The premise for the first argument is that relative to the death toll on 9/11, the panic level showed by American following the events was irrational. The conclusion is that to that extent Americans gave the terrorist exactly what they wanted: to spread fear. 1. The author provides examples of other situations that happened in 2001, an earth quake that killed almost 20,000 people and statistics of how many people die yearly in car crashes, as examples of Americans milder reactions as support to his conclusion. 2. This argument is inductively strong, and the contention is true.
Americans did help the terrorist agenda succeed. 3. The argument is difficult to prove because one cannot compare car accidents and natural disasters to terrorist attacks. The premise for the second argument is that in response to the growing national fear the government created new unnecessary government positions and wasted billions of taxpayers’ dollars. The conclusion is the ineffective way the money was spent had no effect on the war on terror. 1. Although the author offers a lot of opinions he does not provide supporting evidence to support his conclusion.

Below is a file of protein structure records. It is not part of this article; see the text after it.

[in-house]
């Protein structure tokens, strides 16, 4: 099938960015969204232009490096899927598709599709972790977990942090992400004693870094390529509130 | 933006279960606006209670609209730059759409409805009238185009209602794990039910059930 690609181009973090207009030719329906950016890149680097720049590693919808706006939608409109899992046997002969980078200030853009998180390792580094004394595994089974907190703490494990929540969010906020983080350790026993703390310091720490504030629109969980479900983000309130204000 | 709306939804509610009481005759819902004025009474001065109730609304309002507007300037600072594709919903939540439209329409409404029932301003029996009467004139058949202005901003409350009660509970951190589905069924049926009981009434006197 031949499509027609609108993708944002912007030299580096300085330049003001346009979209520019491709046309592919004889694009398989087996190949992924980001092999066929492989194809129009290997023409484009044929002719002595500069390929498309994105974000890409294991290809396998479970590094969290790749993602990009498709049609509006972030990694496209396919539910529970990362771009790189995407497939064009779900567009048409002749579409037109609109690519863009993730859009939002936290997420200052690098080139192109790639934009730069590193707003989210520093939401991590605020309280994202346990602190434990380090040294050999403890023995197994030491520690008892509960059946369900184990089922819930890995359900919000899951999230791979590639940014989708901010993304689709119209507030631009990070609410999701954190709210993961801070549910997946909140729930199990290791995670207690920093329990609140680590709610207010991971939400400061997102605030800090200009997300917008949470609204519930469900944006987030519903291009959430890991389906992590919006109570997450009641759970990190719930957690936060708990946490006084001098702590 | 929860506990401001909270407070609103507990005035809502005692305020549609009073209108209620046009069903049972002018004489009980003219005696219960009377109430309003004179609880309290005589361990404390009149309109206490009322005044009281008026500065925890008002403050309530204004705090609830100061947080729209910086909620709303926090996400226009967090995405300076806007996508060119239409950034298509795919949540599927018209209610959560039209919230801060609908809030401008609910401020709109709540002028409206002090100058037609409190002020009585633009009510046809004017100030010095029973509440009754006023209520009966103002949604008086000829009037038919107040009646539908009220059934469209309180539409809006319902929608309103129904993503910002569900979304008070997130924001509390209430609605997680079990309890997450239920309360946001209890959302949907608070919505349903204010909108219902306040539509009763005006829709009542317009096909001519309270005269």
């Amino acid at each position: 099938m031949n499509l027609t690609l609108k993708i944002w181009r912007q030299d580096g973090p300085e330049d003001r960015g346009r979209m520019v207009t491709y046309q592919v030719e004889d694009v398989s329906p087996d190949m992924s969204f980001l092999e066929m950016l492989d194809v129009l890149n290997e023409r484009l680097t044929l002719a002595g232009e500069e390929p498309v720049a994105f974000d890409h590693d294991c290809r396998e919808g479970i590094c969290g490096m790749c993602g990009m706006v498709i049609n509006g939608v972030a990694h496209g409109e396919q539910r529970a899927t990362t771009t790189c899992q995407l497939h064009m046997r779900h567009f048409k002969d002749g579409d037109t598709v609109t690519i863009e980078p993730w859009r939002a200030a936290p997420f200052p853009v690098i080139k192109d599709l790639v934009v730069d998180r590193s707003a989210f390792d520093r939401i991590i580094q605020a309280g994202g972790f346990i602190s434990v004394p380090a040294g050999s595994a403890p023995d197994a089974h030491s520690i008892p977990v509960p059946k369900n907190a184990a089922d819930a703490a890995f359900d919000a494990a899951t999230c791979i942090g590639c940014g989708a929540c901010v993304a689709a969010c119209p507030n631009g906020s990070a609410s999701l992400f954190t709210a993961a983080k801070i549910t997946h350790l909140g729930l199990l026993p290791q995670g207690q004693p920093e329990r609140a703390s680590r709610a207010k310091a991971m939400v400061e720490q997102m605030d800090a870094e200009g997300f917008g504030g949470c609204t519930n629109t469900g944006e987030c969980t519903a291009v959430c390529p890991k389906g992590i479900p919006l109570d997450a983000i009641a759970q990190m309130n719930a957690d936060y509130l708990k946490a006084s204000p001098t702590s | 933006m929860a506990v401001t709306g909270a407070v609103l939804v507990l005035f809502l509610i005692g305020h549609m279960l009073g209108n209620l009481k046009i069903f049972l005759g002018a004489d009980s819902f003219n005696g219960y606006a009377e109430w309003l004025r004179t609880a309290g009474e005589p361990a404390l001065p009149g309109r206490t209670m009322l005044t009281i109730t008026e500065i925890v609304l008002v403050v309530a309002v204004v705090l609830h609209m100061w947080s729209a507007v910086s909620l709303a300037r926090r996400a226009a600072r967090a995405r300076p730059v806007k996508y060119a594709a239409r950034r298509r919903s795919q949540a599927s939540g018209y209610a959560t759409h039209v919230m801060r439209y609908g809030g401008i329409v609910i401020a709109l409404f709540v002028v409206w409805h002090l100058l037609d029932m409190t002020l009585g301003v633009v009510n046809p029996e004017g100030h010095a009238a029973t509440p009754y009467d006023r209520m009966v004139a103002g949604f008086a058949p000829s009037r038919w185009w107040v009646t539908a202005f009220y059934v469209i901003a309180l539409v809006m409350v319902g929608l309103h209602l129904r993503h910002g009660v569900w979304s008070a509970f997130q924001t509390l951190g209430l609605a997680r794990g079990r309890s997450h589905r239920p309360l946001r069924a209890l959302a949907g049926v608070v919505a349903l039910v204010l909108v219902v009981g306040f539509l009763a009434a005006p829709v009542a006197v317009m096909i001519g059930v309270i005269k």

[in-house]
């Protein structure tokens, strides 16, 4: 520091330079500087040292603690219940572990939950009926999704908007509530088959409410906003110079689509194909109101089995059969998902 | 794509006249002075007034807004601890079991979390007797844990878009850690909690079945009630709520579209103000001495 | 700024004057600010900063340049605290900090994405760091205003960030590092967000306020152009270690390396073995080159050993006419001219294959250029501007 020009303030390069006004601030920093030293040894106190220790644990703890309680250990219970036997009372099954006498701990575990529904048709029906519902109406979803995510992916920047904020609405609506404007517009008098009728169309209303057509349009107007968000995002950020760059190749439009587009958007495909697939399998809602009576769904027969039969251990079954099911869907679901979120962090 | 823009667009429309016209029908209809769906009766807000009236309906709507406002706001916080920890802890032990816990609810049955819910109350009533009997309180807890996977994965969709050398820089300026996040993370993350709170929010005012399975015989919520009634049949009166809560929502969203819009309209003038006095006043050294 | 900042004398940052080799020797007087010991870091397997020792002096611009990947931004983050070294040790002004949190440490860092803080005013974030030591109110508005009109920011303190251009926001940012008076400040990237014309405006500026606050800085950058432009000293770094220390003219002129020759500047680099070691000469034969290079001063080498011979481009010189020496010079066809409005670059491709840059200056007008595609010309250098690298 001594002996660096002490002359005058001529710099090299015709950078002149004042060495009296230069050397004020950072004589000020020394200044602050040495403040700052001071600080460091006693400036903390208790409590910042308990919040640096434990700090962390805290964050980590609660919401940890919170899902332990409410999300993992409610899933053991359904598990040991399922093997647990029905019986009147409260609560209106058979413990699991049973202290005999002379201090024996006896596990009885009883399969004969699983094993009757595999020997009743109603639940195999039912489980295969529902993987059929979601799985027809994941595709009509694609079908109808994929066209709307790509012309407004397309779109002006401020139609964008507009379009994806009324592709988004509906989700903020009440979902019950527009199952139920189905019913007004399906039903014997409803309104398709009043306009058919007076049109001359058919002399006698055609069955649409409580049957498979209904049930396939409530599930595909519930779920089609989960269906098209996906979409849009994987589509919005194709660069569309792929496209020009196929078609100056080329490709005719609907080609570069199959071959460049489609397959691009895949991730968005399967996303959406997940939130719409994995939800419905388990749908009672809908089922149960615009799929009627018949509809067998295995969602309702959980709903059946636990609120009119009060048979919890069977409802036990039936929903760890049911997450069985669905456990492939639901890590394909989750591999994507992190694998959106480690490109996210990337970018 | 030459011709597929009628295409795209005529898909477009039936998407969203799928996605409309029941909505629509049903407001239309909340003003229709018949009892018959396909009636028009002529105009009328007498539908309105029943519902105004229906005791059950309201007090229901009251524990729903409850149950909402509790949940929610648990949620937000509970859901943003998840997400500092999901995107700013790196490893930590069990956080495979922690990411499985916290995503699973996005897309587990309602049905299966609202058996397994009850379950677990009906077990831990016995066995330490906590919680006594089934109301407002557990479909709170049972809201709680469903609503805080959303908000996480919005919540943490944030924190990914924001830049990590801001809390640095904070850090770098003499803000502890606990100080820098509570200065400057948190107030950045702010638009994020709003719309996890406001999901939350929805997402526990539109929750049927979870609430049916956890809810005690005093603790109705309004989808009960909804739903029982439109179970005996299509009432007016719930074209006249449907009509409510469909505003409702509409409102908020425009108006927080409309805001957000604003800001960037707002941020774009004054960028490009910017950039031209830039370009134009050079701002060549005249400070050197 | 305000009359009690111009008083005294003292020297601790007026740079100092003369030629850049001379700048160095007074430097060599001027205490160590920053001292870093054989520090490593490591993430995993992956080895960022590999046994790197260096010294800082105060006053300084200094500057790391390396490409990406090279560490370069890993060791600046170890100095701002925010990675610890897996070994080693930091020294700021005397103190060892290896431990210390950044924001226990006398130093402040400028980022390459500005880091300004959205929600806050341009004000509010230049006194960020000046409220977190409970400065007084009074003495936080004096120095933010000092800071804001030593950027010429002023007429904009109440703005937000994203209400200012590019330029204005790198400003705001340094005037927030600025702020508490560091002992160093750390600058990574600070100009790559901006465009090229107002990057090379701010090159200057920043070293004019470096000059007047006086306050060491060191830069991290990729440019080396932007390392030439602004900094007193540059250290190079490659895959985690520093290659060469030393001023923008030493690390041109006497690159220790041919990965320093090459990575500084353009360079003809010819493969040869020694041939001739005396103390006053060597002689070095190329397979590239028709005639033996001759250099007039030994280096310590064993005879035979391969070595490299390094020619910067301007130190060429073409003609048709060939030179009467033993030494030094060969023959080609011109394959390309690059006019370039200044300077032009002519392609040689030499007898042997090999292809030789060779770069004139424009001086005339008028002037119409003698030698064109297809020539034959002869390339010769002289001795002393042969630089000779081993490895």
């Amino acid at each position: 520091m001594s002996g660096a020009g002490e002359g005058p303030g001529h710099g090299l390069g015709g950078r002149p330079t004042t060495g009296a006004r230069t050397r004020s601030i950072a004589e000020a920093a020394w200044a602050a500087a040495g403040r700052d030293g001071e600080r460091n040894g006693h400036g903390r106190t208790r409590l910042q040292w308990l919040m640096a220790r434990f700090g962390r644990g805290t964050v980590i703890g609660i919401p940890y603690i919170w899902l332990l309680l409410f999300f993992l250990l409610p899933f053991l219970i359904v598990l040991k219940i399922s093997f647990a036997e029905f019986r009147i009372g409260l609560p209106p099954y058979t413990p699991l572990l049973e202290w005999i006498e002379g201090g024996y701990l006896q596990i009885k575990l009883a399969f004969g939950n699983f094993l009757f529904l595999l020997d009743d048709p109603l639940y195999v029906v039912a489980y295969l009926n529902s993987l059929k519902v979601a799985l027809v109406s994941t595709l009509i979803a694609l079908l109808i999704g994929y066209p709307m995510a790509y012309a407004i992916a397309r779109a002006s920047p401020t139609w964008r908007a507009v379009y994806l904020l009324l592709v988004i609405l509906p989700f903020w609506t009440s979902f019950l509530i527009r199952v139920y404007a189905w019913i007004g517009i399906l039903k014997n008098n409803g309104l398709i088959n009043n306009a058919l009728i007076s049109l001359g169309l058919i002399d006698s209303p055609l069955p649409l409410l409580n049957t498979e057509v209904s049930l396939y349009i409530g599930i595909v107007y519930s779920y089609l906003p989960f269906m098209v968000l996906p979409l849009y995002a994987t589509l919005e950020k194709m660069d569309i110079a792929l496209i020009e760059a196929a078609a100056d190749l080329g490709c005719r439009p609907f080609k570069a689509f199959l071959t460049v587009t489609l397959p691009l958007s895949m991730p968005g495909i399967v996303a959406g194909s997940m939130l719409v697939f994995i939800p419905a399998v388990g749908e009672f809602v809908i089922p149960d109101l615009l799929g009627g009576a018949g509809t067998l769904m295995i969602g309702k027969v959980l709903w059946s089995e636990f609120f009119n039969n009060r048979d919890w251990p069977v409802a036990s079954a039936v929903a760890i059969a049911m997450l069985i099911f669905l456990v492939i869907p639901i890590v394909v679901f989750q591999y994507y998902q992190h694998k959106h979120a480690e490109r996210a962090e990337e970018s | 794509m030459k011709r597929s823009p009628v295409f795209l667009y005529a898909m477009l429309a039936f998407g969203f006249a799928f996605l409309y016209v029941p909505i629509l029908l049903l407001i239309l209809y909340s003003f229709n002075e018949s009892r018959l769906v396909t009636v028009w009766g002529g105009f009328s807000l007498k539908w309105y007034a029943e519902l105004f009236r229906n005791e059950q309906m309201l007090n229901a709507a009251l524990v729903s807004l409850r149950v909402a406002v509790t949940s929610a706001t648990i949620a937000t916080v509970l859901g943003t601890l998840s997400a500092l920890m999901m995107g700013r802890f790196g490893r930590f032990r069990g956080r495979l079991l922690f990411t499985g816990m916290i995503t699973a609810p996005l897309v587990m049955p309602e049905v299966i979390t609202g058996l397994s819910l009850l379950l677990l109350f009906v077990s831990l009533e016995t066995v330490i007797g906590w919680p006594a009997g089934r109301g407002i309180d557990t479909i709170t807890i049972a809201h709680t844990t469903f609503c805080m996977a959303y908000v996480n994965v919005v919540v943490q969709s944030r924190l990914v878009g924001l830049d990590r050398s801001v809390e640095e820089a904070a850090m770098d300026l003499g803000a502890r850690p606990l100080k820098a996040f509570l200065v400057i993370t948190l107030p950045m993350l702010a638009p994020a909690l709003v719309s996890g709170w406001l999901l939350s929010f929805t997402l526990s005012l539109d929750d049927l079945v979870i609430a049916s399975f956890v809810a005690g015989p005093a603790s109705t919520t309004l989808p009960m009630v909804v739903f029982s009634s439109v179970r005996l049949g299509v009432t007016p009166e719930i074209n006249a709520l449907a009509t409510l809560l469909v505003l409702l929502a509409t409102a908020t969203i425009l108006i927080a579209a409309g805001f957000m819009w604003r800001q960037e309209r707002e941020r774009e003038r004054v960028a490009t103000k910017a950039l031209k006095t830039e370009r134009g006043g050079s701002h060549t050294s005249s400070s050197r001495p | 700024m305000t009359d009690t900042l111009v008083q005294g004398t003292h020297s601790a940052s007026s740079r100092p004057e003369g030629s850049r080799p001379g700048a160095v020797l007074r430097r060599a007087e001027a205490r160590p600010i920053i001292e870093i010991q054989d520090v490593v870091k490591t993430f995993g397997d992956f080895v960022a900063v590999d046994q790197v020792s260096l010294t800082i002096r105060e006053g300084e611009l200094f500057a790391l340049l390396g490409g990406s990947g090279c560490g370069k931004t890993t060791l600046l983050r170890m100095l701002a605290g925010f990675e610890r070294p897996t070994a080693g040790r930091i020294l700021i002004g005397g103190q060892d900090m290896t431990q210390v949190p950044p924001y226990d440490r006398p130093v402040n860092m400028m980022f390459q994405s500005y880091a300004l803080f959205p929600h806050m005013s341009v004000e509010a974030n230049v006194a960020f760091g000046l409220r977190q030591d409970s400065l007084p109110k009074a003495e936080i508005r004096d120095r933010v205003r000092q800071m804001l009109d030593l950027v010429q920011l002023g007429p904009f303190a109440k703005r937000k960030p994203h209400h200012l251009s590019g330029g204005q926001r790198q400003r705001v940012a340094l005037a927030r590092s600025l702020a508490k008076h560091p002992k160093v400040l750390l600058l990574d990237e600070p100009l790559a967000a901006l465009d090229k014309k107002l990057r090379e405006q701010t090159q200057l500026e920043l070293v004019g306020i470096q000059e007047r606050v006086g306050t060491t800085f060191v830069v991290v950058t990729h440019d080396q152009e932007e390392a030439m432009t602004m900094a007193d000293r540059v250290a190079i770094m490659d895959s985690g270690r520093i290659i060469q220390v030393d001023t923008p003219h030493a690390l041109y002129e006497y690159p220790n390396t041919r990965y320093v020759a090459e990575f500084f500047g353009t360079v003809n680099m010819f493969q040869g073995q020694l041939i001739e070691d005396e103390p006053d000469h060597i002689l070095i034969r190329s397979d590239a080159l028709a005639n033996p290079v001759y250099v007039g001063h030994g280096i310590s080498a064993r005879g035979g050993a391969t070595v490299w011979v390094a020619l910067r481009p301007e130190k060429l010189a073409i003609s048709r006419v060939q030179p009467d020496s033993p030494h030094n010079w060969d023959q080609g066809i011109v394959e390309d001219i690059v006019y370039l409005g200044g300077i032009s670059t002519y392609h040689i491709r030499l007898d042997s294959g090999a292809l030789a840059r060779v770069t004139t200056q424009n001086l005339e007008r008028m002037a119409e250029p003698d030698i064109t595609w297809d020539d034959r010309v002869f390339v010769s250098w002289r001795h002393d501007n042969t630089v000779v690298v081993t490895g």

Just saying how annoying the new antiterrorism procedures are and how much he says we have wasted on them without stating any statistics does not make the claim true. 2. The argument is weak and invalid. The author offers no statistics to backup his claim that the money spent has not stopped any further attacks. 3. This claim is almost impossible to prove. In fact with the recent capture of Bin Laden and other high-level terrorist the money spent on chasing terrorist is proving to be successful.